Think about how many t-shirts, mugs, USB drives, tote bags, or stickers you have gotten for free from random organizations. Understanding the power of the zero price effect, companies, universities, and institutions spend a large budget in getting custom-made products to give away as “swag” at open houses, orientations, conferences, speeches, career fairs, and other such events. It’s hard to resist grabbing a free t-shirt, or the latest trendy item (hello, fidget spinners), regardless of how many you have lying at home. The promotional products industry has therefore grown massively, totaling $24 billion in the United States alone.6 By choosing the right product and design, companies can succeed in creating sentimental value. Presenting a swag bag to an intern will help to create a feeling of belonging in the company while giving away a nice notepad at a conference will make sure the name sticks in everyone’s minds whenever they jot something down. Besides, every person carrying your organization’s tote bag and sticking a cute sticker on their laptop is like having a walking billboard.
Providing materials, resources, and products for free is also a means of building trust with potential patrons. For instance, tiny bottles of skincare products allow people to test them before committing to the full product. One might choose to follow a free newsletter over a more reputable, paid one, and then decide that it is worth paying for the upgrade. At the same time, it is also a means of rewarding current customers. For example, Microsoft Teams is essentially a combination of Slack and Zoom. By releasing Teams to current Microsoft Office subscribers for free, they were able to outcompete similar products. Even though it is widely argued that Slack and Zoom are better software, the freeness of Teams gives it an edge.7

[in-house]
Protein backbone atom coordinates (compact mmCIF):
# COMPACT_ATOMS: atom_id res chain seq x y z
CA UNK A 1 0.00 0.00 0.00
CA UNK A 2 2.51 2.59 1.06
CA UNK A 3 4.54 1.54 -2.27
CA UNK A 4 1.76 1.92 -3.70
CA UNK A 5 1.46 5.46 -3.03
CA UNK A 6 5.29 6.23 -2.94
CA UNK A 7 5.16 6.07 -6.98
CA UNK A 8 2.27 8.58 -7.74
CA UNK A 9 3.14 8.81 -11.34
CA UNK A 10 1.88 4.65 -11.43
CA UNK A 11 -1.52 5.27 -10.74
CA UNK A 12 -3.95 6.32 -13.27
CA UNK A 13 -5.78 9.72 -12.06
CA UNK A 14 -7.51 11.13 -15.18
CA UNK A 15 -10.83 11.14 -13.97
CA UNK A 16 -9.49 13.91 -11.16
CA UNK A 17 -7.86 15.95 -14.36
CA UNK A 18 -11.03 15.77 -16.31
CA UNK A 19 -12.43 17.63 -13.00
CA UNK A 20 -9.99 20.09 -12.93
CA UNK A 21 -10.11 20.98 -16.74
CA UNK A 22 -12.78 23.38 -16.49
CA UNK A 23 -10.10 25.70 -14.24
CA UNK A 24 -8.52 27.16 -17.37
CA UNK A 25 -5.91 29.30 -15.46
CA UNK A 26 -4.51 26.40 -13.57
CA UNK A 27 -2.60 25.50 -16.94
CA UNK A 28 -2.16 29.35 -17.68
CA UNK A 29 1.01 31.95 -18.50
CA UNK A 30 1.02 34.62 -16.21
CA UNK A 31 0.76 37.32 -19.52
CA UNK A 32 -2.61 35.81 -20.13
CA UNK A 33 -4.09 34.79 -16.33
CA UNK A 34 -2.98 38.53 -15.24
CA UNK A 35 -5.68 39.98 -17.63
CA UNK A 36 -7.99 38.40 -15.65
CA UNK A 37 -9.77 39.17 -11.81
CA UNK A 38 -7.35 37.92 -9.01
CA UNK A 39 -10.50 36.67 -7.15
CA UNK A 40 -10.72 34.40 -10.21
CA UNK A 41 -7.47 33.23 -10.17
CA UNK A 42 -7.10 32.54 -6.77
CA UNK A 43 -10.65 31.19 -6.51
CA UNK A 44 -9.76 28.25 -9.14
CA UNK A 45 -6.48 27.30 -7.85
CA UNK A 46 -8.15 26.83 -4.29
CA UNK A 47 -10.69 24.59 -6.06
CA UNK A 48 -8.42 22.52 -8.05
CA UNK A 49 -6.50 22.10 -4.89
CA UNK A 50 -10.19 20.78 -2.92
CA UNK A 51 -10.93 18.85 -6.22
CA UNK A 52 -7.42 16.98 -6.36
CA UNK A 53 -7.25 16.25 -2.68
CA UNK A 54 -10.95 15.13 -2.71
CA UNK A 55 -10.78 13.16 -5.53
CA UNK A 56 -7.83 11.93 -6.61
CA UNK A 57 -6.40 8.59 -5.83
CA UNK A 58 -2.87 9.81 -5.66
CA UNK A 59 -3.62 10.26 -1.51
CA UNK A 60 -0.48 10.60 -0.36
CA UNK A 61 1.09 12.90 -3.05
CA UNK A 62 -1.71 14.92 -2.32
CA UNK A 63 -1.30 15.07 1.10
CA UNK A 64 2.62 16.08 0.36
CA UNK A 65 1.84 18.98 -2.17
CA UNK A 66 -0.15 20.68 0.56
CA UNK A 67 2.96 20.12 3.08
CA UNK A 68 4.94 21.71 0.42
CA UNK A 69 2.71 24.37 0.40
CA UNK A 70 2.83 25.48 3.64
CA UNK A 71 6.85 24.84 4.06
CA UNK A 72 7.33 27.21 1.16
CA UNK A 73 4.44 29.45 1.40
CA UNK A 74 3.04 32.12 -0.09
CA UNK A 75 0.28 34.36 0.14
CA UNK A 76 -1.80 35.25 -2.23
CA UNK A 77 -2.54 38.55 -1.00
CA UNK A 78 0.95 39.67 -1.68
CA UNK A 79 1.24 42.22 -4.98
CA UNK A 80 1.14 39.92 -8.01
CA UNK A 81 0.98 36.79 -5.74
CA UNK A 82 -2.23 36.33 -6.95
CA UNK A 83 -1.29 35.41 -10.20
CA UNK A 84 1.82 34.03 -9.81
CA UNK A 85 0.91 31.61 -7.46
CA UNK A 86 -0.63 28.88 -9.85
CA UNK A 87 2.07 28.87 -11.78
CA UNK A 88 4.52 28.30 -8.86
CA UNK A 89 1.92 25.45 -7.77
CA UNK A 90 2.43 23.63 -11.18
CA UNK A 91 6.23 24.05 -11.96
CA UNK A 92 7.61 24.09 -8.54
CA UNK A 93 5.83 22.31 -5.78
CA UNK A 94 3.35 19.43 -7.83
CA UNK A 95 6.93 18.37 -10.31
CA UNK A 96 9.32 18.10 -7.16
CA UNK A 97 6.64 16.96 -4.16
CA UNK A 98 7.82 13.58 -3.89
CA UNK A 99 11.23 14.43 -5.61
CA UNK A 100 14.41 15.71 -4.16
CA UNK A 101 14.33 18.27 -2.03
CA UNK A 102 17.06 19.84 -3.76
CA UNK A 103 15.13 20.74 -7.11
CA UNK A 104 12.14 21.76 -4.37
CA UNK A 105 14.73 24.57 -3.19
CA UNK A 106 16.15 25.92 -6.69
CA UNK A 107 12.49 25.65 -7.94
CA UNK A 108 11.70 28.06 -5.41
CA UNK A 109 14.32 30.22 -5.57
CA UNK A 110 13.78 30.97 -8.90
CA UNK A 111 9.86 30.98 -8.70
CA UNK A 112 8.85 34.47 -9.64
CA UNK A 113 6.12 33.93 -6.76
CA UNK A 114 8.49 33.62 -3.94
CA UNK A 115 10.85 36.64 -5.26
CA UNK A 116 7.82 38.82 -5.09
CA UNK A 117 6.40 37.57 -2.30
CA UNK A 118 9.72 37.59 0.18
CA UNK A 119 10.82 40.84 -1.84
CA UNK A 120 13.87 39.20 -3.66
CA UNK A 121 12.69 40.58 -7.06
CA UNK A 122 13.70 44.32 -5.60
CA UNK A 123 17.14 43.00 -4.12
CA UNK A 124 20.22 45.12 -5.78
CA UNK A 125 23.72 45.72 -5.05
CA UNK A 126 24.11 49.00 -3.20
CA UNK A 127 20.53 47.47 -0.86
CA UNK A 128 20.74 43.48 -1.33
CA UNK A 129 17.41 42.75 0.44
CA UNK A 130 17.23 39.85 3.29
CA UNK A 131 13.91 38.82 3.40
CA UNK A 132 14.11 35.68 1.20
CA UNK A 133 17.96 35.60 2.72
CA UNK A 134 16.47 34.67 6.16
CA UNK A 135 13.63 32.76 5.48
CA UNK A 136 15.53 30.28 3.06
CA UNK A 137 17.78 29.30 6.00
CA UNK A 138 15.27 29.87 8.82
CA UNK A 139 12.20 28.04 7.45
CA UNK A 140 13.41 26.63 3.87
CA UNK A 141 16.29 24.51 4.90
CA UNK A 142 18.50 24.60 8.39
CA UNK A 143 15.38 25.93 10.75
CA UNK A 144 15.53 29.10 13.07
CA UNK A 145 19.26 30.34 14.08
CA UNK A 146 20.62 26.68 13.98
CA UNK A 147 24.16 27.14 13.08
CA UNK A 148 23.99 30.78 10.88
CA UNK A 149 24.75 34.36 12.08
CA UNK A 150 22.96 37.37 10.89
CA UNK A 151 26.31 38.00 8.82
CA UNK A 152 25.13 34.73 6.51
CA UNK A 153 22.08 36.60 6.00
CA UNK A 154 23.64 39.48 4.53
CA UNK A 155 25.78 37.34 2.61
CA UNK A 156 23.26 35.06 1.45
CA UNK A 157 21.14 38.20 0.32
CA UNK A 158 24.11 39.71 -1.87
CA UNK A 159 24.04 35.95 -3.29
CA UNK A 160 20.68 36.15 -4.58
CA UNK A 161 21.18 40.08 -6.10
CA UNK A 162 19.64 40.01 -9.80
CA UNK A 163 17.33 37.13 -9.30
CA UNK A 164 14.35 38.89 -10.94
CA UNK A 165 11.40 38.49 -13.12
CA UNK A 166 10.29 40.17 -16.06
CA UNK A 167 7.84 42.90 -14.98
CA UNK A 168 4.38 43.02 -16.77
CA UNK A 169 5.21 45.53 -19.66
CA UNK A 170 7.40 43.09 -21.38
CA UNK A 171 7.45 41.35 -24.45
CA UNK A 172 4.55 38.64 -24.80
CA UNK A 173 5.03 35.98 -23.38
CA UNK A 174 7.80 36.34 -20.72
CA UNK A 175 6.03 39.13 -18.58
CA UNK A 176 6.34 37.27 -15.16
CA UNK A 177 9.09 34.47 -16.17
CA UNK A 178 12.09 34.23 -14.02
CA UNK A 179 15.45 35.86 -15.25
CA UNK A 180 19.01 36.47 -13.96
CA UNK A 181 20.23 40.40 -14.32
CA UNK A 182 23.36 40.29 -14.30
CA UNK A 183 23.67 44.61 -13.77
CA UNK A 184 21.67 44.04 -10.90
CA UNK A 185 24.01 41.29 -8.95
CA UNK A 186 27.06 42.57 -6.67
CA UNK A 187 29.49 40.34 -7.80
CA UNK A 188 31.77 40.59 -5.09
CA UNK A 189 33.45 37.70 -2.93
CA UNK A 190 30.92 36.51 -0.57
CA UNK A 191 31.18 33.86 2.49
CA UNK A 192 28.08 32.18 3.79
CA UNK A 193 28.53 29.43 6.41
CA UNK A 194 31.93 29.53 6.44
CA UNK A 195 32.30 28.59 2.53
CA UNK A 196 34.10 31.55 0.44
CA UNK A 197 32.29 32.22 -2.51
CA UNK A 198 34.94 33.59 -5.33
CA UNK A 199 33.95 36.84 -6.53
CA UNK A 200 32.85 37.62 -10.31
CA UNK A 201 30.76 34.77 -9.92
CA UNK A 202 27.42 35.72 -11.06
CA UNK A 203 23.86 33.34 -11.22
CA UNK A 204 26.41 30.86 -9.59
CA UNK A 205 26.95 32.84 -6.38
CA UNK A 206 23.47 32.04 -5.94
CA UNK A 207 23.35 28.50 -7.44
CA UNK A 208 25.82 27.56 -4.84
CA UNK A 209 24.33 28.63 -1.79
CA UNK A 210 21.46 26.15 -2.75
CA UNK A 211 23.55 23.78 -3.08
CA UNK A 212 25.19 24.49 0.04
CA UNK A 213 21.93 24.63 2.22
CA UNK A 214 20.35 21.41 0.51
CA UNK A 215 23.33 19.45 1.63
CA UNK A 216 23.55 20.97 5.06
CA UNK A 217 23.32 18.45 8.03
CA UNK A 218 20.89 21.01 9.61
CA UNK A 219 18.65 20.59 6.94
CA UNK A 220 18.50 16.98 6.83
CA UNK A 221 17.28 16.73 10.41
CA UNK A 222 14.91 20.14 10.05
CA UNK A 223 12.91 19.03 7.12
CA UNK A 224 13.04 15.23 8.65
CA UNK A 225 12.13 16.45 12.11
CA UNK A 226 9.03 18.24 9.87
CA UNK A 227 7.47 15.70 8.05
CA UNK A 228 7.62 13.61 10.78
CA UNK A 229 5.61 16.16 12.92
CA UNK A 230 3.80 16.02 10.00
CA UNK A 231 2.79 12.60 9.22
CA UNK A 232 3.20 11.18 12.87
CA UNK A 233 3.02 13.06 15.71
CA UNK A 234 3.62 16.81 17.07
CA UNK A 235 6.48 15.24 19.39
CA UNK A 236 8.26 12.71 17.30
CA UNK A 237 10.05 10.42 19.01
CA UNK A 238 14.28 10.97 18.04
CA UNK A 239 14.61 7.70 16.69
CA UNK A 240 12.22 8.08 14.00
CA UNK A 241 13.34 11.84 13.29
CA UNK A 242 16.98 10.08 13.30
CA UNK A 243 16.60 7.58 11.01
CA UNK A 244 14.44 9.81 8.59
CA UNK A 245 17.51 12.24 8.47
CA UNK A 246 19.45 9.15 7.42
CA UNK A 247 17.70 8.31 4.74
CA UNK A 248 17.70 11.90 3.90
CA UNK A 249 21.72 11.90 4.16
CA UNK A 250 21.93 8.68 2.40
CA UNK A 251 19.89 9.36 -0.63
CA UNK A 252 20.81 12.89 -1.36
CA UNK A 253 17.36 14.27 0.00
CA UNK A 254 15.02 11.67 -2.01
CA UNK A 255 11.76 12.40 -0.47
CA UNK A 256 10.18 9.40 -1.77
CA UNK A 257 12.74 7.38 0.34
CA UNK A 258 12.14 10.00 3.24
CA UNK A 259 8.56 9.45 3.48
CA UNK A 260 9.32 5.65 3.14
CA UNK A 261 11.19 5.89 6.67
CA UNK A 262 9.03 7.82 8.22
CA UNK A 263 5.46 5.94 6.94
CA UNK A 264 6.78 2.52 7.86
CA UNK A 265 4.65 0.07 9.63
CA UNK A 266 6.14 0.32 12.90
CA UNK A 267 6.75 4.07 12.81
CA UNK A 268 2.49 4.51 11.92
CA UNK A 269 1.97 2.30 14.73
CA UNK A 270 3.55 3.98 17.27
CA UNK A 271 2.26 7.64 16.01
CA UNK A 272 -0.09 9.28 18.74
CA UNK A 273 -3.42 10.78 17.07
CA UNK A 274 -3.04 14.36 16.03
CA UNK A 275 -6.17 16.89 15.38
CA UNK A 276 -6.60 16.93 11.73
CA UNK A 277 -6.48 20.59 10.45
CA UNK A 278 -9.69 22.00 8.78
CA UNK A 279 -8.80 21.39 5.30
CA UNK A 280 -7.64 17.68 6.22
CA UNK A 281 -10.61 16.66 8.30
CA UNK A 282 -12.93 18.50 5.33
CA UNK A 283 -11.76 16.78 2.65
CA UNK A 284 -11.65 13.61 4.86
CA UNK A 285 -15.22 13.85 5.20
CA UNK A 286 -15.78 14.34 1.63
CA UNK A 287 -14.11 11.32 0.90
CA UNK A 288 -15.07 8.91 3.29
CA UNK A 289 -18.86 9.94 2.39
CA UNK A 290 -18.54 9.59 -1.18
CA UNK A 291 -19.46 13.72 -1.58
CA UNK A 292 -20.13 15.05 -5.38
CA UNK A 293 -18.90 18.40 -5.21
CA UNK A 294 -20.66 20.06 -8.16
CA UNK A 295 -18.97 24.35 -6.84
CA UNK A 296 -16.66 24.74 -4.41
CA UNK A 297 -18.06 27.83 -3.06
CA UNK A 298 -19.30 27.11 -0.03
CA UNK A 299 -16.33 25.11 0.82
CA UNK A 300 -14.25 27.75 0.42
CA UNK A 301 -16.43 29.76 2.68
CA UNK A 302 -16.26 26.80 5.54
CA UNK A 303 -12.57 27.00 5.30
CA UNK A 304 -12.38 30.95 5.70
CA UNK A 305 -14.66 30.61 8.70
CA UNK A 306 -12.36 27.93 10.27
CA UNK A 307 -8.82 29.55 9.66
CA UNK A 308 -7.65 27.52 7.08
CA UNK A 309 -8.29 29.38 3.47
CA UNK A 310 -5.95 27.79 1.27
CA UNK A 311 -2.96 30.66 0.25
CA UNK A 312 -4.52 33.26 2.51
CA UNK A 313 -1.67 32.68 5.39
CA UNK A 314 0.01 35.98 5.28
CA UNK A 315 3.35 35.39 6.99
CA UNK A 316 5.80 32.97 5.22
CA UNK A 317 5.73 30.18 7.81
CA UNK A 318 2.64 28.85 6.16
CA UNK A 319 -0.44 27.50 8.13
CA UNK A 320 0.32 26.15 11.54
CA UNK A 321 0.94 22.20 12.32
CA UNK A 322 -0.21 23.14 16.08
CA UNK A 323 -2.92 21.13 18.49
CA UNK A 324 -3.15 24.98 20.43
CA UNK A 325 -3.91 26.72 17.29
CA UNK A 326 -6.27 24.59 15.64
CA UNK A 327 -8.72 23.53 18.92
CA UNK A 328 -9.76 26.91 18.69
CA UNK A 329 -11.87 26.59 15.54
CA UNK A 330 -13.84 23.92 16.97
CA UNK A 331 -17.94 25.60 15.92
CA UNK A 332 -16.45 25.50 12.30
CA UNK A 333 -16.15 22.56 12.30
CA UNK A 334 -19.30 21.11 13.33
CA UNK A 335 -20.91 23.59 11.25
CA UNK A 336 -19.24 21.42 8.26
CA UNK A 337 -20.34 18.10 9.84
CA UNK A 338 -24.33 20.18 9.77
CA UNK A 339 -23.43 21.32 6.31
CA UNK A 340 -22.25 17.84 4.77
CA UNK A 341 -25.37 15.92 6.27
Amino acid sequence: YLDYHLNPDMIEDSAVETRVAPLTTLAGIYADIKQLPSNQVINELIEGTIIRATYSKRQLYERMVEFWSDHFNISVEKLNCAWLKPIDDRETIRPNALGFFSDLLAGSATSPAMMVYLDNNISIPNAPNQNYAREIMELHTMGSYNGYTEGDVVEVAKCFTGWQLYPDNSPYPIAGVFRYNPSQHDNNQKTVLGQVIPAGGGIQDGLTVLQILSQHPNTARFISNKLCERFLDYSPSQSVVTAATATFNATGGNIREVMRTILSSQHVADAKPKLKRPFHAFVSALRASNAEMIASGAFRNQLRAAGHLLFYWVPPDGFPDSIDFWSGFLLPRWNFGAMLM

Shampanier et. al. also estimates that the effect can apply to realms other than price. For instance, they suggest that drinks that are zero-calorie rather than low-calorie will be more demanded amongst a calorie-conscious population.3
All being said, it is important to remember that some products are less susceptible to the zero price effect. A 2019 study searched for the zero price effect in the prescription drugs market in Sweden but did not find evidence that it existed. This could potentially be because pharmaceuticals are a utilitarian good, and are not influenced by affect. Another explanation could be that when products are equivalent, such as different brands of the same generic drug, people just go for the one with the lowest price. Finally, they found that certain individuals gain more utility from consuming the same brand repeatedly.8 Therefore, the necessity of the good, other accessible equivalents, and brand loyalty should be considered.